To overcome these issues, we utilized highly specific HDAC3 inhibitors made by a click chemistry-based combinatorial fragment assembly technique (Table S1) [24]. These HDAC3 inhibitors have an IC50 for HDAC3 that is at least 100-fold higher than that for other HDACs. By utilizing these reagents, we used cell lines that stably express pQ aggregates in different cellular compartments [23] to precisely analyze the role of HDAC3. Here, we show that these specific HDAC3 inhibitors affect cytoplasmic and nuclear huntingtin (Htt) aggregates differently. Moreover, the presence of intracellular aggregates also affected HDAC3 activity, indicating that HDAC3 could be an indirect regulator of proteasome function.

Materials and Methods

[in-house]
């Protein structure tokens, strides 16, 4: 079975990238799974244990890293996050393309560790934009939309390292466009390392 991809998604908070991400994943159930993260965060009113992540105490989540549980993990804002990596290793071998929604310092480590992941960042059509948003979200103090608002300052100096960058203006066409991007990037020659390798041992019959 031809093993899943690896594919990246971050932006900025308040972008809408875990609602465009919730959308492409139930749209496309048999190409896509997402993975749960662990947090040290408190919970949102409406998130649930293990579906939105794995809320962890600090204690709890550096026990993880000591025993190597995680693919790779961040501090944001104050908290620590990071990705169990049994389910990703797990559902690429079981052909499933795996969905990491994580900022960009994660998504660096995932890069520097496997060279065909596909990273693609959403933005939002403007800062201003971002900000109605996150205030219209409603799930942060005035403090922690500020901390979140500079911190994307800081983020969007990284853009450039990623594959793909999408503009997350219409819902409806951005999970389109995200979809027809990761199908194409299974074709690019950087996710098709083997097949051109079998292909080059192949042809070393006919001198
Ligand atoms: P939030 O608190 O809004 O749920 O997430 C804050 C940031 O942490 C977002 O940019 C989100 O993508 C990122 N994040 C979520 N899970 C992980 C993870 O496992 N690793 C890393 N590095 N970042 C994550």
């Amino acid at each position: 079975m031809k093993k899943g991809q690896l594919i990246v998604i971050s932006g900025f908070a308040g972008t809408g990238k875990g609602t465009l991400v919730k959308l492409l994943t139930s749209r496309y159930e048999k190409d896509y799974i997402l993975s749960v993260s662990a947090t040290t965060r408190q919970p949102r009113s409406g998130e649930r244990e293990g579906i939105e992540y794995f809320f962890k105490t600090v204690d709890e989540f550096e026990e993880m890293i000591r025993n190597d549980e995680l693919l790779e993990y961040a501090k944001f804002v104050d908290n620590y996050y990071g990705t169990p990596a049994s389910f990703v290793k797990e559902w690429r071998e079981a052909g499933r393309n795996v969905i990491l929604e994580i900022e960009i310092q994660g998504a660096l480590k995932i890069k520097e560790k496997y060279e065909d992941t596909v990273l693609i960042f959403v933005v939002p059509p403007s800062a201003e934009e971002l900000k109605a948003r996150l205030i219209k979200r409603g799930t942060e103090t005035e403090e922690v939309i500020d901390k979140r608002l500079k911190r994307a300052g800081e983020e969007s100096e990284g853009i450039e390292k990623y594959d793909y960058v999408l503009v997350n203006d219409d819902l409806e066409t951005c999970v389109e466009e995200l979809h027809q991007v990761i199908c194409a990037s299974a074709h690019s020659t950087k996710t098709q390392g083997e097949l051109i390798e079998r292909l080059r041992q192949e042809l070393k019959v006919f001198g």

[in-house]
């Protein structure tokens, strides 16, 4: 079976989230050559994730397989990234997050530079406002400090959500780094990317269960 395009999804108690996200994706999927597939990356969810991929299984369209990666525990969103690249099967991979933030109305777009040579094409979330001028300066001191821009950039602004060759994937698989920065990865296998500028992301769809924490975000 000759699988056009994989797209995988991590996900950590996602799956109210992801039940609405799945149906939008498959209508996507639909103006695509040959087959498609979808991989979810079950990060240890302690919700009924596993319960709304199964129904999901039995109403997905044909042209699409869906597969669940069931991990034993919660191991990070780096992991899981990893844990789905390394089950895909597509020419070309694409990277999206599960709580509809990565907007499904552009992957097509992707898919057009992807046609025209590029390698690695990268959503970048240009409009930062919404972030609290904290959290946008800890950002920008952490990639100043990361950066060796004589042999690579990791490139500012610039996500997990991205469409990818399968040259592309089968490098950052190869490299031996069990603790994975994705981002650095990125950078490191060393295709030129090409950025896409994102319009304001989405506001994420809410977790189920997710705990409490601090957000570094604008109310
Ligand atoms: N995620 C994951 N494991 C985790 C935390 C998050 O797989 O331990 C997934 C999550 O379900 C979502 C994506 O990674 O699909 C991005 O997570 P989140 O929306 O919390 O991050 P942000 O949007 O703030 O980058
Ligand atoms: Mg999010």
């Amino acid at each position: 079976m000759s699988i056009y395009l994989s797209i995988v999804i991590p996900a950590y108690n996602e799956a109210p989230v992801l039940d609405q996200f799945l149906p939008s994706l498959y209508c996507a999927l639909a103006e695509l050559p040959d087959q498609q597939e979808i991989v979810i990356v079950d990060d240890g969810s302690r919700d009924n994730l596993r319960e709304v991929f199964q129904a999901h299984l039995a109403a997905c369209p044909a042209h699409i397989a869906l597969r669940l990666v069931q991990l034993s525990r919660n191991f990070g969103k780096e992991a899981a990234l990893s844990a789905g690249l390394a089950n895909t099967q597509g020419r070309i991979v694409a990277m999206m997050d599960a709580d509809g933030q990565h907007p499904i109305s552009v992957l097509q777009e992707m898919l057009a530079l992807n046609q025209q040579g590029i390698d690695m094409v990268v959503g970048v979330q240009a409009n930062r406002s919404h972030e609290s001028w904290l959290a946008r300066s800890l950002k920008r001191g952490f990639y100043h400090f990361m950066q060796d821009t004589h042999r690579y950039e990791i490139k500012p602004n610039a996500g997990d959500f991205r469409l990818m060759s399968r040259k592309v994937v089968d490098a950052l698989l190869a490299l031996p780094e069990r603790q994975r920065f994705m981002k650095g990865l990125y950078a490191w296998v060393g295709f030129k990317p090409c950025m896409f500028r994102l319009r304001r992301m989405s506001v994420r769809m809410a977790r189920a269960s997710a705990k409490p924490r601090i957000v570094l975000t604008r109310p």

Cell culture and transfection of mammalian cells

HeLa and 293T cells were grown in 95% air and 5% CO2 at 37°C. Cells were transfected with plasmids using Lipofectamine 2000 (Life Technologies, Carlsbad, CA, USA) following the manufacturer’s protocol. The transfection efficiency was 60–75% for HeLa cells and >90% for 293T cells.

Cell viability assay

Cells were incubated with CellTiter 96 Aqueous solution for an hour and absorbance at 490 nm was measured by the Spectra Max 384 Plus colorimetric plate reader (Molecular Devices, Sunnyvale, CA, USA).

Filter trap assay

The filter trap assay was performed as previously described [12].

HDAC3 constructs

HDAC3 cDNA was cloned from a cDNA library with oligonucleotide primers 5′ -CATGGCCAAGACCGTG- 3′ and 5′ -AAAGAAATTCCTTGGGACACA-3′. The HDAC3 knockdown construct was made with oligonucleotide primers, 5′- GATCCCCGATGCTGAACCATGCACCTTTCAAGAGAAGGTGCATGGTTCAGCATCTTTTTA-3′ and 5′- AGCTTAAAAAGATGCTGAACCATGCACCTTCTCTTGAAAGGTGCATGGTTCAGCATCGGG-3′ and was inserted into the pSuper vector (Oligoengine, Seattle, WA, USA). HDAC3 inactive mutants were PCR generated with oligonucleotide primers 5′ -TCGGGTGCTCTACATTGCCATTGCCATCCACCATGGTGA-3′ and 5′ -TCACCATGGTGGATGGCAATGGCAATGTAGAGCACCCGA-3′.